Joe Wertz / StateImpact Oklahoma

What Scientists Say A Warming Climate Might Mean For Oklahoma

A new report from hundreds of experts and more than a dozen federal agencies is stark: Humans are likely responsible for the warmest period in modern civilization. The consequences of this warming vary regionally, but scientists and researchers forecast significant effects in Oklahoma and other southern plains states. The National Climate Assessment is the U.S. government’s most authoritative statement on climate change. The first part of the updated report, released in November 2017,...

Read More

Updated at 2:32 p.m. ET

Garrison Keillor, the creator and former host of A Prairie Home Companion, has been accused of inappropriate behavior with someone who worked with him, according to Minnesota Public Radio, which has announced it is cutting ties with Keillor and his production company.

Headlines for Wednesday, November 29, 2017:

  • Bixby School faces a Friday deadline over investigation in football player rape. (Tulsa World)

  • Congressman Cole calls out President Trump’s "Pocahontas" comments. (NewsOK)

Special counsel Robert Mueller's investigation into Russian election interference has passed the six-month mark, and President Trump's staff is painting a picture of a process nearing its end.

"We still expect this to conclude soon," White House spokeswoman Sarah Huckabee Sanders has told reporters.

Updated at 3 a.m. ET on Wednesday

North Korean state media say the country has launched a new type of intercontinental ballistic missile called the Hwasong-15. The statement says the missile is North Korea's most powerful ever and can reach all of the United States.

Earlier the Pentagon's initial assessment said the missile was an ICBM, the third tested by North Korea.

KOSU listeners will hear a new show beginning this weekend, as the storytelling show Snap Judgment will air from 2 to 3 p.m. on Saturdays.

Headlines for Tuesday, November 28, 2017:

  • Tax overhaul questions arise for Lankford in “Federal Fumbles” release. (Tulsa World)

  • Far-right lawmakers are unmoved by Governor’s executive orders. (Journal Record)

Joe Wertz / StateImpact Oklahoma

A watchdog group is suing two state officials to force them to hand over documents related to corruption allegations at the Tar Creek Superfund site in northeastern Oklahoma.

Washington, D.C.-based Campaign for Accountability requested documents related to a 2011 investigation of the Lead-Impacted Communities Relocation Trust, a public trust set up with government money to buy contaminated properties and relocate residents near the abandoned lead and zinc mine.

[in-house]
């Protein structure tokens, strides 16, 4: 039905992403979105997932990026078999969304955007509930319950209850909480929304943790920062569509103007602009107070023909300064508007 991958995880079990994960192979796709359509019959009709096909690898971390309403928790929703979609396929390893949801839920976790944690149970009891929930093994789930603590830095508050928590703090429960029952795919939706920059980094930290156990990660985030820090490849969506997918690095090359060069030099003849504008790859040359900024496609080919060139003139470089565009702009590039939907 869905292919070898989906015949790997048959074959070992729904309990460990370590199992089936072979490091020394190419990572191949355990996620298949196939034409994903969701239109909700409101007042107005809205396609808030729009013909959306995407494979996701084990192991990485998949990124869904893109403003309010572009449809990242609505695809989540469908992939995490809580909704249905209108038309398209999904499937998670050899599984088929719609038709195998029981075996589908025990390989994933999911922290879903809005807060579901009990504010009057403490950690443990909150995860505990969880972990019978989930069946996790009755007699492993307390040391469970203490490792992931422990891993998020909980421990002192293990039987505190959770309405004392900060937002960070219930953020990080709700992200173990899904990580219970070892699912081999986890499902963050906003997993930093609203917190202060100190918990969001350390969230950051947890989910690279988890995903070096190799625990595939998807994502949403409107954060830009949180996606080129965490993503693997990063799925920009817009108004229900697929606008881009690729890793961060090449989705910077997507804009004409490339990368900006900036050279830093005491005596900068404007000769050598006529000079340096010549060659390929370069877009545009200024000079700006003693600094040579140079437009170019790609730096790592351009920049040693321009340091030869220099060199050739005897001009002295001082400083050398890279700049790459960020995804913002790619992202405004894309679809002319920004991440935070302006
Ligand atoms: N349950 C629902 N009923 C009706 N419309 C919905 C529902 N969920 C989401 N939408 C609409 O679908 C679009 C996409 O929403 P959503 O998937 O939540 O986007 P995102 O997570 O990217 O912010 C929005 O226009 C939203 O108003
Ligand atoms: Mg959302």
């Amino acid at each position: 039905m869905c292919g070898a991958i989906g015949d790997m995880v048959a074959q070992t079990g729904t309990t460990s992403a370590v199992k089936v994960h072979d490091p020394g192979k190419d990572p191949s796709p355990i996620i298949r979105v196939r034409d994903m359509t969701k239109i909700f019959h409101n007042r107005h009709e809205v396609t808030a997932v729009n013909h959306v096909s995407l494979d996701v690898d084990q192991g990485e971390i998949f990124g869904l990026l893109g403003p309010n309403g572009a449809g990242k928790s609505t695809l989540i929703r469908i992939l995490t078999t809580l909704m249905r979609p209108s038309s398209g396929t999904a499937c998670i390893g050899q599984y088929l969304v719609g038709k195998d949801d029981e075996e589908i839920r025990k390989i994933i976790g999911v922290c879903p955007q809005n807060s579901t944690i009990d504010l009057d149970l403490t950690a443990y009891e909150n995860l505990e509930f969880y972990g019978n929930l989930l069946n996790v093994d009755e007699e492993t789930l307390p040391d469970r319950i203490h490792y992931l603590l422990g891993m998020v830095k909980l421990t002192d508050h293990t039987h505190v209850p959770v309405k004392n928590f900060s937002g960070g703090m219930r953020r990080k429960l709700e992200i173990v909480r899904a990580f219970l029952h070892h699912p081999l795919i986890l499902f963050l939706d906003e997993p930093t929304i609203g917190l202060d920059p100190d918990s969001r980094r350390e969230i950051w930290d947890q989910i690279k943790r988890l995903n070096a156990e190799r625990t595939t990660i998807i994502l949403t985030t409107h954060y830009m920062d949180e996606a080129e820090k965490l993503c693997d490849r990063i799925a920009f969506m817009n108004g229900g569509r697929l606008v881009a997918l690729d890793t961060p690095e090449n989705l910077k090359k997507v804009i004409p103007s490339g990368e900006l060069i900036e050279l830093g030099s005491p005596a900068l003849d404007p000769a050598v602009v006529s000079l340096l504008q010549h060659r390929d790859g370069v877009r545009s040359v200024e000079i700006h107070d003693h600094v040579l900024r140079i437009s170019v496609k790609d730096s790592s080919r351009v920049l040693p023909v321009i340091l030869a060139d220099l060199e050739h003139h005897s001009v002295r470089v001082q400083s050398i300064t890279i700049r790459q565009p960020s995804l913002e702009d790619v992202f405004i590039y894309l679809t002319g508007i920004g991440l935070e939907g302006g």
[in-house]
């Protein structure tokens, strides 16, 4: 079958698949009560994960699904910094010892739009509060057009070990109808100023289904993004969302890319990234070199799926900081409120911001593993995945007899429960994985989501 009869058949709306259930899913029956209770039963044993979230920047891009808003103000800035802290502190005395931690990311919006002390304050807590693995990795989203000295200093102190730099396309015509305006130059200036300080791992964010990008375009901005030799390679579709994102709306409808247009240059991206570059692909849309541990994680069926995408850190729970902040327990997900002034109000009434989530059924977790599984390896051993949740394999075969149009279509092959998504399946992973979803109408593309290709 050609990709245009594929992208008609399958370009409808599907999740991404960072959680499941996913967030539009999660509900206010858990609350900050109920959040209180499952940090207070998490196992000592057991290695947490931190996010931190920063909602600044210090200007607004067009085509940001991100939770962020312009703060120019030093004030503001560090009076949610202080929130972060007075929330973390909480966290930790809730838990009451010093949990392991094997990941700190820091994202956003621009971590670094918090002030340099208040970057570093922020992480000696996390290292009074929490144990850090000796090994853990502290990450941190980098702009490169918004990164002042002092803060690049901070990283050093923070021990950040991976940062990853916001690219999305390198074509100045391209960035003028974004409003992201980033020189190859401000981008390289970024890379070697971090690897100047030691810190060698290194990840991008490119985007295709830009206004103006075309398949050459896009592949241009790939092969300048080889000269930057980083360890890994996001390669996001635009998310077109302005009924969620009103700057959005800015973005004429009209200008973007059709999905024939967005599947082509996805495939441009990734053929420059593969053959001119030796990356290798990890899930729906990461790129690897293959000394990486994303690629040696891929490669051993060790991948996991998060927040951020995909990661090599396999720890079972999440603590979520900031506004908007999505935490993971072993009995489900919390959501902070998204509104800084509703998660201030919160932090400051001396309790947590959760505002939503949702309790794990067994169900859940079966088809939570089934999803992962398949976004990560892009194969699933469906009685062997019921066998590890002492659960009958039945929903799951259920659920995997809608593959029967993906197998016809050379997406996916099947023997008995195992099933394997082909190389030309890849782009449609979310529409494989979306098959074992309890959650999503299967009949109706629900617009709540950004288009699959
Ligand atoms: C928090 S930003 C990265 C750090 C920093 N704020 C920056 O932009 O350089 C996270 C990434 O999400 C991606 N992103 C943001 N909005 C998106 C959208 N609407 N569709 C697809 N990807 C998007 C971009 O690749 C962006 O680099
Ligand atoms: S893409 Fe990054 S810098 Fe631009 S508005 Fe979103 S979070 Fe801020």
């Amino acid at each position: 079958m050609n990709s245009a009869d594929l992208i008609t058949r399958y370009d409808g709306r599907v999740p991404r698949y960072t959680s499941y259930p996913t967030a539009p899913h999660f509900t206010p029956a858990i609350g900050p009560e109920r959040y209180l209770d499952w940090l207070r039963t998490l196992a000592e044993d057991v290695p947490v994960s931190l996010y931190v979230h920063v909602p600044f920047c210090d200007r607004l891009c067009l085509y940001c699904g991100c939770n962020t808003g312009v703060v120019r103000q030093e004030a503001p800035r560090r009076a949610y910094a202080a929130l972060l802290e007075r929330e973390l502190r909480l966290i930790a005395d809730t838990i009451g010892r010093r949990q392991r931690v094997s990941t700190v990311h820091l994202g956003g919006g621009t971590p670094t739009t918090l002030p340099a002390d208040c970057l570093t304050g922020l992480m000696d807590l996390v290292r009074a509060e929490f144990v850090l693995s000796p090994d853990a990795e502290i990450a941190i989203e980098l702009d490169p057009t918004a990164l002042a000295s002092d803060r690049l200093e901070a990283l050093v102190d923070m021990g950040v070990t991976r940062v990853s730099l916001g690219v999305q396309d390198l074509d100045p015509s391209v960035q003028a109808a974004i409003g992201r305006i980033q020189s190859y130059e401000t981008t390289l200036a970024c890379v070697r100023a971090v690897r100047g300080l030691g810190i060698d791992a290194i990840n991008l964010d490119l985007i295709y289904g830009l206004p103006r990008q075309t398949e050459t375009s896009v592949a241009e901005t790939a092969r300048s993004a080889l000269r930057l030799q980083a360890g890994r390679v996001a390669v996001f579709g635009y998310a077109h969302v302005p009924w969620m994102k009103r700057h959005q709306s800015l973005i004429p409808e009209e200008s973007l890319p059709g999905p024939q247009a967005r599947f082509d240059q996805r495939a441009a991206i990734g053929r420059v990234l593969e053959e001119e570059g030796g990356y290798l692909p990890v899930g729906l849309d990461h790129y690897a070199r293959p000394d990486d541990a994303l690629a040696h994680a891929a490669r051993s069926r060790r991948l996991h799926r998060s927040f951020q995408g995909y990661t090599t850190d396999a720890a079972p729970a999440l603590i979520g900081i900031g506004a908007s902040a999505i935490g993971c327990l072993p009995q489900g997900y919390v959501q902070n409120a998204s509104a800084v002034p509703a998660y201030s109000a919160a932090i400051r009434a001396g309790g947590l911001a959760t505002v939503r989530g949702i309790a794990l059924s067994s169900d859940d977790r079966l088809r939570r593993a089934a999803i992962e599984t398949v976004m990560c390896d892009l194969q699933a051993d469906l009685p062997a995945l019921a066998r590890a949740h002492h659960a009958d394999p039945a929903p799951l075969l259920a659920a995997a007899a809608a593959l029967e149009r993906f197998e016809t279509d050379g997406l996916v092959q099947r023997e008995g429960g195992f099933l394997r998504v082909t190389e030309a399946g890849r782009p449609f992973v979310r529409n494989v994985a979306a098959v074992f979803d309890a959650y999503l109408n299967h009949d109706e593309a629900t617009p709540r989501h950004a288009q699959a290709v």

Casey Pierce/Courtesy of the artist

Each month, NPR Music asks our friends at public radio stations around the country for the songs they can't stop spinning. Whether it's a new song from a local artist or a band from the other side of the world, the mix is likely to include something you've never heard before.

November's playlist includes a song from an avant-garde Russian band with hints of new wave, a nostalgic country-folk song perfect for a campfire and a genre-blending song by a pair of 19-year-old producers.

Glintshake, 'Убожество'

From ОЭЩ МАГЗИУ

Headlines for Monday, November 27, 2017:

  • Lawmakers wait to see if the governor calls them back into special session this week. (Tulsa World)

Governor Mary Fallin issued an executive order Tuesday directing the State Board of Education to consolidate some school district administrations.

First, Fallin wants the State Board of Education to compile a list of school districts that spend less than 60 percent of their budget on classroom instruction.

Pages

KOSU's Michael Cross talks about political news in Oklahoma with ACLU Oklahoma Executive Director Ryan Kiesel and Republican political consultant Neva Hill.

Education News

Emily Wendler / KOSU

Education leaders in Oklahoma say Gov. Mary Fallin’s executive order on school consolidation oversimplified a very complicated issue.

The November 21 order directs school districts that don’t spend at least 60 percent of their budget on instruction to consolidate administrative staff with other districts. A strict interpretation of this rule would force most Oklahoma school districts to cut an administrator, or a support staff person, and then find a way to split that cost with a neighboring district.

CENTER ON BUDGET AND POLICY PRIORITIES

A new report shows Oklahoma's per-pupil education funding has dropped more over the last decade than any other state.

The report says Oklahoma’s per-pupil school funding has decreased by 28 percent since 2008. In other words: the state is spending about $1,000 dollars, per-child, less than it did 10 years ago.

Governor Mary Fallin issued an executive order Tuesday directing the State Board of Education to consolidate some school district administrations.

First, Fallin wants the State Board of Education to compile a list of school districts that spend less than 60 percent of their budget on classroom instruction.

More Education News
A weekly two-hour show of Oklahoma music, from across the state. The show opens a window of Oklahoma music to the rest of the world.